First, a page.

Tesla turns its first profit in years as Model 3 continues to rise
You gotta spend money to make money, but when you're burning through hundreds of millions of dollars a quarter that leaves quite a bit to do to balance the books. After what you might call a pretty eventful twelve months, Tesla has now turned its first profit in years, as demand and delivery of its Model 3 sedan continues to rise.
The Model 3 was always billed as the vehicle that would be key to Tesla long-term success, but it has been a rocky road for the mass market-oriented vehicle so far. Hundreds of thousands of people pre-ordered the car soon after it was announced, and to say Tesla has struggled to meet or keep up with the demand would be putting it mildly.
After citing production bottlenecks and managing 260 Model 3s in Q3 of 2017, Tesla ramped things up over the past 12 months to produce and deliver 56,065 Model 3s to customers in Q3 of 2018, and just under 70,000 vehicles in the US overall.
Tesla has long targeted a 5,000-strong weekly production of its Model 3, and it has again come up short of the mark. It managed an average of 4,300 in Q3, planned factory shutdowns excluded. In the meantime, it says it has grown the gross margin on the vehicle to more than 20 percent, due in part to a decrease in labor hours per Model 3 by more than 30 percent between Q2 and Q3.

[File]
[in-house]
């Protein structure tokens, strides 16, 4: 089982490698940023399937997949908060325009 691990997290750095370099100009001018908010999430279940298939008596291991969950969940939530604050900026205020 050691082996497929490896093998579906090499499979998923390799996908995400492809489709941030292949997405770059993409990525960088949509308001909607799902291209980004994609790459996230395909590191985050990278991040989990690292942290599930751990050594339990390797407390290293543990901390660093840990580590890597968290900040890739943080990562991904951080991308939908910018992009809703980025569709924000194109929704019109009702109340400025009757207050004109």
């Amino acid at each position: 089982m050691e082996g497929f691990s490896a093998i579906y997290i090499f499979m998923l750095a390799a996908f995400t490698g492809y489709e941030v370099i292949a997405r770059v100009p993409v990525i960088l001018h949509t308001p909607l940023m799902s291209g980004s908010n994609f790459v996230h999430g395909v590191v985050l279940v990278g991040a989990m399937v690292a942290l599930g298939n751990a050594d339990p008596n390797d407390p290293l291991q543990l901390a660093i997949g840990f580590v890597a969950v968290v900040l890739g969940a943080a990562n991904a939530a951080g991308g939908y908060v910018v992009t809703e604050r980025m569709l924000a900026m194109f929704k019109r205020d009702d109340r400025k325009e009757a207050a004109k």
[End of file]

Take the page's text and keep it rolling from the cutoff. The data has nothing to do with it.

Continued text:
Which leads us to the money. Tesla has posted a string of monster losses over the past year, with a US$675 loss in Q4 of last year followed by a $710 million loss in Q1 this year, and then a $718 million loss in Q2.
This time around, it is reporting a profit of $312 million in Q3, its first profitable quarter in over two years and only the third in its history. This was driven by a total revenue of $6.8 billion, compared to a $4 billion revenue in Q2. The company says the Model 3 was the best-selling car in the US for revenue in Q3, and the fifth best selling in terms of volume in that time.
So things seem to be trending nicely for Tesla and its enigmatic CEO Elon Musk, but there is still work to be done in delivering its biggest carrot of all, an affordable electric sedan at a $35,000 price point. The company has for years offered high-performance electric cars with larger profit margins, and the Model 3s on the streets today are similarly higher-end, costlier versions.
Last week it started taking orders for a mid-level Model 3 with a 260-mile range (420 km) and a $45,000 sticker price, which has since been subtly raised to $46,000. Musk has previously said that prematurely shipping the standard Model 3 with its lower margins would cause Tesla to "lose money and die," and that the company needs three to six months of consistently pumping out 5,000 a week before it makes that move.
There are no shortage of industry skeptics and folks that doubt the "affordable" version will ever eventuate, but Tesla maintains it is "working hard to bring down the price of Model 3 to $35,000," without getting at all specific about the timeline. The company also says it expects to start taking orders in Europe and China for the Model 3 before the end of the year.